Werewolves and Wanting to Change

An editor for Cream Scene – Maggie Conlee – reveals (and explains) her love of werewolves.

Art & Writing by Maggie Conlee

Werewolves and Wanting to Change

In my small bathroom, I am in the fetal position on the cold tile floor. My entire body feels alien to me. I look at my hand and clench it and close it, remembering a poem by Naomi Shihab Nye where her mother tells her that you know you’re dying when you can no longer make a fist.

Having a human body is weird and, after a little over two decades of having one, I haven’t quite gotten used to it yet. In an attempt to cope with the strangeness, I’ve always been heavily invested in werewolves. To be a werewolf is to transform the body in which you normally reside. The human body that you’ve inhabited for your whole life holds on to so much for so long and sometimes all you want is to just start afresh.

Imagine a naked body hunched over and pulsating with change, like if you could see the beating of the heart inside your chest. The little nubs of the spine are almost poking through the skin of the back. The transformation looks painful, but underneath your fear you’re a little jealous because it looks incredibly cathartic. This body produces a guttural scream as it falls to its knees. Bones crack and break themselves as they rearrange to fit something new.

One of my personal favorite werewolf movies is Ginger Snaps, where a teenage girl obsessed with macabre starts begins her transformation into a werewolf along with her period. I watched this movie for the first time in my prepubescent years. I never got “the talk” about how the blood would be flowing and the hair would be growing. My scope was limited to a book about puberty that my dad bought me from a yard sale and this illegally-dowloaded werewolf movie where a girl turns into an unrecognizable beast. Excited with the anticipation, I went out some nights to howl at the moon.

It hurts to change.

I am a child standing in a dressing room with a too-tight, hot-pink shirt exposing my belly. It feels like my stomach is being squeezed out by the scalloped hem of the cotton that I dedicated all of my hopes and dreams to fitting in. My face is becoming hot and red with tears streaming down. The clothes are getting tighter and tighter as my body seems to grow larger and larger. The threads tourniqueting my growing body become too overwhelming and I start thrashing around like a wild animal in any attempt to get it off.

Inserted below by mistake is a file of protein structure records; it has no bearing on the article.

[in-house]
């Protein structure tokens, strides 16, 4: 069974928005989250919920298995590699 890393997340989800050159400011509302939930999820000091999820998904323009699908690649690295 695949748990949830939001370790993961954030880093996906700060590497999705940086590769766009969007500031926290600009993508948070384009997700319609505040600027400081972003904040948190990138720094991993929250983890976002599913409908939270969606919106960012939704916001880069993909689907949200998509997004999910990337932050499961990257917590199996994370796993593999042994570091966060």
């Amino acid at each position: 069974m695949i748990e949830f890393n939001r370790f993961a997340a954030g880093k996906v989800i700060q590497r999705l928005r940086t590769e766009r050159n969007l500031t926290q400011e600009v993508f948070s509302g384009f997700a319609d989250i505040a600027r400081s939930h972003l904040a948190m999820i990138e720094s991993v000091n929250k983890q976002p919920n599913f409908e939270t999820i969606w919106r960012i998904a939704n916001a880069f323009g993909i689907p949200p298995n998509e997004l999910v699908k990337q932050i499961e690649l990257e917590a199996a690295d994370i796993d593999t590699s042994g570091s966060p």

My fascination with shapeshifters began at a very young age. I was keenly aware that I was fat starting from the moment I realized I had a body. When I was ten, my older sister got me my very own laptop (a mistake) for Christmas and I was able to illegally watch every werewolf movie available online. I became enamored with the idea that one could undergo this cathartic transformation and release the beast within. It amazed me that a body could change so much.

Every time I clench my fist, I am reminded of how fragile and resilient the human body can be. My body is fat and weird and beautiful and sometimes feels like it’s been struck by lightning. It changes every day. Our cells regenerate and our hair is always growing.

We are all werewolves undergoing a slow, but still slightly painful development. Even though I don’t crave the moonlit transformation so much anymore I still take every opportunity to howl at the moon.

About the Author

Maggie Conlee is an editor and staff writer for Cream Scene Carnival. She enjoys arts and crafts, werewolves, and staring at the wall until the next vision comes. She loves writing any genre, but has a particular affinity for anything weird. 

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